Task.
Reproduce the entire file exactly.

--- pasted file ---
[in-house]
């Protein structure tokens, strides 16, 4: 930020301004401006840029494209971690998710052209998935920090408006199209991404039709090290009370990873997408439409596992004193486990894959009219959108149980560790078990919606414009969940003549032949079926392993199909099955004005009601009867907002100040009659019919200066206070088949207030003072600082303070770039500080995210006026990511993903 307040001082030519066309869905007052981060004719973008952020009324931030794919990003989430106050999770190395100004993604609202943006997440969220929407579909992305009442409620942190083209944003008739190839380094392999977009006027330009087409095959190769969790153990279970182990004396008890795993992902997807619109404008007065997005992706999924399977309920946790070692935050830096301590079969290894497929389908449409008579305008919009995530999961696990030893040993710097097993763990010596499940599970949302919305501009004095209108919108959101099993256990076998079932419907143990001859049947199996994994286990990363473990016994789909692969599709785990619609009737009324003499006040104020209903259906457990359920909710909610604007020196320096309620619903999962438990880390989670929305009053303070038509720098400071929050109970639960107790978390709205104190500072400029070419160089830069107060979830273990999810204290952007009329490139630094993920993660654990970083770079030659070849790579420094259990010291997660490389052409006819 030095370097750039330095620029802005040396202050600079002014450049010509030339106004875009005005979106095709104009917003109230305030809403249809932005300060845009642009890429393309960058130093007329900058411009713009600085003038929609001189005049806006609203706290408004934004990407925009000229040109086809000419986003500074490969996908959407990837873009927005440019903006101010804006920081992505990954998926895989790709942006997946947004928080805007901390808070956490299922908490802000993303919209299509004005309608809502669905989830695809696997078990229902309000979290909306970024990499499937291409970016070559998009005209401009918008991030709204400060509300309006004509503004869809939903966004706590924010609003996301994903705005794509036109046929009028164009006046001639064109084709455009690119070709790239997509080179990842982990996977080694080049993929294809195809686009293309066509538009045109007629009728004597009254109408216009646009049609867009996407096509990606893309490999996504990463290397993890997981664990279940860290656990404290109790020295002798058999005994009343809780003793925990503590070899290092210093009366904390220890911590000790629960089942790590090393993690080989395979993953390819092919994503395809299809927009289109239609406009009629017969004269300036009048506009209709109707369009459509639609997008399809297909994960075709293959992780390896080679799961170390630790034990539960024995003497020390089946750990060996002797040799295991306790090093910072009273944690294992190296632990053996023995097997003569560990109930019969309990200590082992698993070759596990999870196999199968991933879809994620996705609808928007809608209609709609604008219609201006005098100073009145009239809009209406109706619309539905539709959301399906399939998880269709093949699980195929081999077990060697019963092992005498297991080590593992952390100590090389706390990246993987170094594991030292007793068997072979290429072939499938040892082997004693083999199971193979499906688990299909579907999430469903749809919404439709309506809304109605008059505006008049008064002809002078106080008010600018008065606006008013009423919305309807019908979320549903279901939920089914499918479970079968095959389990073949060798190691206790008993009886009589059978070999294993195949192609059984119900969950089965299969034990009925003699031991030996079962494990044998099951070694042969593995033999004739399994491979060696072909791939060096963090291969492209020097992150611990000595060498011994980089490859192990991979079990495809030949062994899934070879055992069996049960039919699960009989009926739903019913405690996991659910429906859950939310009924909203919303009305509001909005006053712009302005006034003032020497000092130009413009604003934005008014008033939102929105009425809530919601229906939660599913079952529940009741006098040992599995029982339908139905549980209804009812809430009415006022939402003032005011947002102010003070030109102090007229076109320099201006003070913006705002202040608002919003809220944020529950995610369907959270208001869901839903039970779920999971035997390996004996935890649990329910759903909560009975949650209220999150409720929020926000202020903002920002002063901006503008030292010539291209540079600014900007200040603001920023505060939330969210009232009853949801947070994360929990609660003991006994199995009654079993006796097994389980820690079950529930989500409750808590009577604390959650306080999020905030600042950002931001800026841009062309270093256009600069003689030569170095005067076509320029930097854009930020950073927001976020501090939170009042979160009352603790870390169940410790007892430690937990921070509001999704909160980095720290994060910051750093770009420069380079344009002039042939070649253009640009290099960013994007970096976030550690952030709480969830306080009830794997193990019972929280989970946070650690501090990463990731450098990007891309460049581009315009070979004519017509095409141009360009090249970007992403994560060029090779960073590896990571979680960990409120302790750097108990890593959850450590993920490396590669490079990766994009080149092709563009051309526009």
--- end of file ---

[in-house]
């Protein structure tokens, strides 16, 4: 930020301004401006840029494209971690998710052209998935920090408006199209991404039709090290009370990873997408439409596992004193486990894959009219959108149980560790078990919606414009969940003549032949079926392993199909099955004005009601009867907002100040009659019919200066206070088949207030003072600082303070770039500080995210006026990511993903 307040001082030519066309869905007052981060004719973008952020009324931030794919990003989430106050999770190395100004993604609202943006997440969220929407579909992305009442409620942190083209944003008739190839380094392999977009006027330009087409095959190769969790153990279970182990004396008890795993992902997807619109404008007065997005992706999924399977309920946790070692935050830096301590079969290894497929389908449409008579305008919009995530999961696990030893040993710097097993763990010596499940599970949302919305501009004095209108919108959101099993256990076998079932419907143990001859049947199996994994286990990363473990016994789909692969599709785990619609009737009324003499006040104020209903259906457990359920909710909610604007020196320096309620619903999962438990880390989670929305009053303070038509720098400071929050109970639960107790978390709205104190500072400029070419160089830069107060979830273990999810204290952007009329490139630094993920993660654990970083770079030659070849790579420094259990010291997660490389052409006819 030095370097750039330095620029802005040396202050600079002014450049010509030339106004875009005005979106095709104009917003109230305030809403249809932005300060845009642009890429393309960058130093007329900058411009713009600085003038929609001189005049806006609203706290408004934004990407925009000229040109086809000419986003500074490969996908959407990837873009927005440019903006101010804006920081992505990954998926895989790709942006997946947004928080805007901390808070956490299922908490802000993303919209299509004005309608809502669905989830695809696997078990229902309000979290909306970024990499499937291409970016070559998009005209401009918008991030709204400060509300309006004509503004869809939903966004706590924010609003996301994903705005794509036109046929009028164009006046001639064109084709455009690119070709790239997509080179990842982990996977080694080049993929294809195809686009293309066509538009045109007629009728004597009254109408216009646009049609867009996407096509990606893309490999996504990463290397993890997981664990279940860290656990404290109790020295002798058999005994009343809780003793925990503590070899290092210093009366904390220890911590000790629960089942790590090393993690080989395979993953390819092919994503395809299809927009289109239609406009009629017969004269300036009048506009209709109707369009459509639609997008399809297909994960075709293959992780390896080679799961170390630790034990539960024995003497020390089946750990060996002797040799295991306790090093910072009273944690294992190296632990053996023995097997003569560990109930019969309990200590082992698993070759596990999870196999199968991933879809994620996705609808928007809608209609709609604008219609201006005098100073009145009239809009209406109706619309539905539709959301399906399939998880269709093949699980195929081999077990060697019963092992005498297991080590593992952390100590090389706390990246993987170094594991030292007793068997072979290429072939499938040892082997004693083999199971193979499906688990299909579907999430469903749809919404439709309506809304109605008059505006008049008064002809002078106080008010600018008065606006008013009423919305309807019908979320549903279901939920089914499918479970079968095959389990073949060798190691206790008993009886009589059978070999294993195949192609059984119900969950089965299969034990009925003699031991030996079962494990044998099951070694042969593995033999004739399994491979060696072909791939060096963090291969492209020097992150611990000595060498011994980089490859192990991979079990495809030949062994899934070879055992069996049960039919699960009989009926739903019913405690996991659910429906859950939310009924909203919303009305509001909005006053712009302005006034003032020497000092130009413009604003934005008014008033939102929105009425809530919601229906939660599913079952529940009741006098040992599995029982339908139905549980209804009812809430009415006022939402003032005011947002102010003070030109102090007229076109320099201006003070913006705002202040608002919003809220944020529950995610369907959270208001869901839903039970779920999971035997390996004996935890649990329910759903909560009975949650209220999150409720929020926000202020903002920002002063901006503008030292010539291209540079600014900007200040603001920023505060939330969210009232009853949801947070994360929990609660003991006994199995009654079993006796097994389980820690079950529930989500409750808590009577604390959650306080999020905030600042950002931001800026841009062309270093256009600069003689030569170095005067076509320029930097854009930020950073927001976020501090939170009042979160009352603790870390169940410790007892430690937990921070509001999704909160980095720290994060910051750093770009420069380079344009002039042939070649253009640009290099960013994007970096976030550690952030709480969830306080009830794997193990019972929280989970946070650690501090990463990731450098990007891309460049581009315009070979004519017509095409141009360009090249970007992403994560060029090779960073590896990571979680960990409120302790750097108990890593959850450590993920490396590669490079990766994009080149092709563009051309526009």